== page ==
Former officer David Warren, Officer Gregory McRae, and Lt. Travis McCabe, were convicted in the death of Henry Glover, 31, and the subsequent cover-up after Glover was shot in a strip mall in Algiers (across the Mississippi River from New Orleans), where he and his friend Bernard Calloway had driven to retrieve some stolen goods before leaving the city.
The New York Times reported that on Sept. 2, 2005, Warren was patrolling the mall and shot Glover in the back with his personal assault rifle after Glover and Calloway began to run upon hearing Warren scream “get out.” Glover’s brother, who was also at the site, flagged down a passing motorist, William Tanner, who put all three men in his car. Thinking a drive to the nearest hospital was too far, Tanner headed to a nearby elementary school, where NOPD’s Special Operations was set up, hoping to find help there. It was reported that 50 or 60 SWAT officers had camped out at the school.
Once there, Tanner and Calloway testified, the officers handcuffed and beat them, while refusing to help Glover. Officer McRae then drove Tanner’s car, with Glover’s body, to the Algiers levee and parked it, tossing a lit flare into the vehicle. When the car didn’t immediately ignite, McRae fired a single shot with his service handgun to improve ventilation. When the shot broke the back window, the car then burst into flames.
Warren was convicted of manslaughter and a civil rights violation against Glover; McRae of four counts related to the incineration of the car and Glover’s body; and McCabe of charges relating to a falsified report and lying to both an FBI agent and the federal grand jury.
The Glover case marks the first convictions in a federal probe into police misconduct following Hurricane Katrina. The case is one of nine started by the FBI and Justice Department — most involving post-Katrina events. Ten NOPD officers face charges in three separate cases, including the highly publicized Danziger Bridge shooting, two days after Glover’s death, in which two civilians were killed and six wounded.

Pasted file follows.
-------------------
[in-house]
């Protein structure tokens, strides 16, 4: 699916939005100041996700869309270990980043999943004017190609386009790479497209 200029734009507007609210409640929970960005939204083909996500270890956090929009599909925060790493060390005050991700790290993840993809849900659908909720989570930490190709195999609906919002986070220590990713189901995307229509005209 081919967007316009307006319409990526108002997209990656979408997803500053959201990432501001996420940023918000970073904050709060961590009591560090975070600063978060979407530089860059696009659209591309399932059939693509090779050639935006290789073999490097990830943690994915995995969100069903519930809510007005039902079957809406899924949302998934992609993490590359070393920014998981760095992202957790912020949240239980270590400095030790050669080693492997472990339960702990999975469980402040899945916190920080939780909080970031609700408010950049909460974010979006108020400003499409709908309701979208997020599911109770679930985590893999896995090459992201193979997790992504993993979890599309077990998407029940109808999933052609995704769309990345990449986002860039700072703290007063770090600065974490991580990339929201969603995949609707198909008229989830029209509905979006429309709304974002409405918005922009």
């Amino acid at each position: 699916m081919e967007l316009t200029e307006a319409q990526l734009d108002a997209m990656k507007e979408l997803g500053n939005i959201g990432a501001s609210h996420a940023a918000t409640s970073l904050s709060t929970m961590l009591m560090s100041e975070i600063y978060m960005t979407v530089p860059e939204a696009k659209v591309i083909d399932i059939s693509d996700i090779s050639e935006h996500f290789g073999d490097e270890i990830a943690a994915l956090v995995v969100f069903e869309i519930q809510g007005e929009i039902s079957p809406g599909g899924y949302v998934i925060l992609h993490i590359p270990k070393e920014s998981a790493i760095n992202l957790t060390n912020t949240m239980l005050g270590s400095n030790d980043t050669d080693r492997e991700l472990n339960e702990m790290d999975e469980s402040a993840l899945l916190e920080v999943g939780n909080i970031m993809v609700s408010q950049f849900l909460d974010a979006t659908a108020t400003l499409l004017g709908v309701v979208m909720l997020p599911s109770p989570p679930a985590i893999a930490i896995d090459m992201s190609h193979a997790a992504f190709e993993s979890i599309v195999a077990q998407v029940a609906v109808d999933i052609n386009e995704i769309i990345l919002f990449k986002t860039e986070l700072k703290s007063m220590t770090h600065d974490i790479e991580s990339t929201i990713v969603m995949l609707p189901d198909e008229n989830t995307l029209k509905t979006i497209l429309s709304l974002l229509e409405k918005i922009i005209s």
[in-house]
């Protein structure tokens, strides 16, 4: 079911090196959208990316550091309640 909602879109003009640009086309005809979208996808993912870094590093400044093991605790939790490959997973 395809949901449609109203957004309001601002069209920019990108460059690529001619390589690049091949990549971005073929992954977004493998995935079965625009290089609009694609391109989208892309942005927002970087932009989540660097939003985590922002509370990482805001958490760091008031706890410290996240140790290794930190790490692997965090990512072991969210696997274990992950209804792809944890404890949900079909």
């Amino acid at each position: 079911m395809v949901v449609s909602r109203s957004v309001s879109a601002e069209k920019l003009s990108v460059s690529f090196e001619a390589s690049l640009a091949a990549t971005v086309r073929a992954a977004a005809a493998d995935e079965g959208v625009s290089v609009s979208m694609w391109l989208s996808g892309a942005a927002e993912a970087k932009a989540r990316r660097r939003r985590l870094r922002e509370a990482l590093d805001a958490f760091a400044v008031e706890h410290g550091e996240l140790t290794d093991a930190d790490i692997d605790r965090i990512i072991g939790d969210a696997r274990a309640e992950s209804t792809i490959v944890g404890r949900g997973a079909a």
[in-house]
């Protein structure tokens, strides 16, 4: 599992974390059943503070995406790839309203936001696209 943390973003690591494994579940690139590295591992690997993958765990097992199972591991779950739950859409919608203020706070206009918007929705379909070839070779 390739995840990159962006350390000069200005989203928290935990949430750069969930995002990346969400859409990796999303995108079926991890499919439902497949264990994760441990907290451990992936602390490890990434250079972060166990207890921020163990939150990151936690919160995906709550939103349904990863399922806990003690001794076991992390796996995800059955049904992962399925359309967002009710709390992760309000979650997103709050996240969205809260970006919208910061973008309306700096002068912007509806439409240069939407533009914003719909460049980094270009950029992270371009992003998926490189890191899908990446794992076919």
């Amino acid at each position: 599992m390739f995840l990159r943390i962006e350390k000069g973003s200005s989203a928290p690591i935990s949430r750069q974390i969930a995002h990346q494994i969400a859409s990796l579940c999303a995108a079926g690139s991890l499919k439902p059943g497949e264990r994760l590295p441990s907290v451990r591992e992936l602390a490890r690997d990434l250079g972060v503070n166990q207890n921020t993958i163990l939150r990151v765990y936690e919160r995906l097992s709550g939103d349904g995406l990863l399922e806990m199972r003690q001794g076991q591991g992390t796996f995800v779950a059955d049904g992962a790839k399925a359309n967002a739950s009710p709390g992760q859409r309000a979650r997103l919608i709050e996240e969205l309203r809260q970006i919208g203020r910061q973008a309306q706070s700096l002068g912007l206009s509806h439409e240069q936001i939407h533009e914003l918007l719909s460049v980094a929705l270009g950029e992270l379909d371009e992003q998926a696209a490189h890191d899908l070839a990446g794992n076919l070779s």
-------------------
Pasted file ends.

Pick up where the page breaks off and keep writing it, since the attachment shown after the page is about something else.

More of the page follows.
Glover’s case had been uninvestigated for years in spite of repeated inquiries from the victim’s family. The Times Picayune and ProPublica, an independent non-profit newsroom, joined forces to investigate the mysterious charred car, and a subsequent article published in The Nation prompted initial federal inquiries.
The convictions, however, left Glover's family unsatisfied because some of the participating officers were acquitted. The victim’s aunt, Rebecca Glover, asserted as she left the courtroom, "All of them should have been found guilty. They all participated in this. How are you going to let them go free?"
Public opinion is not on the side of the NOPD, which has a long-standing reputation for corruption. Many believe the convictions are long overdue, according to area journalist and Katrina survivor Shannon Simpson. She reported that intense pressures after the storm have caused many to plead that those pressures were mitigating circumstances for their crimes, but that few of the city’s residents are buying it.
Indeed, Rick Simmons who represented Warren, noted in his closing argument, When you take into account reasonable versus unreasonable [,] you have to take into consideration the conditions under which he was living.
However, federal prosecutor Jared Fishman declared in his closing statement, "Hurricane Katrina didn’t turn petty theft into a capital offense."
The case — already considered one of the most important civil rights prosecutions in recent years — could signal a turnaround for justice in the south.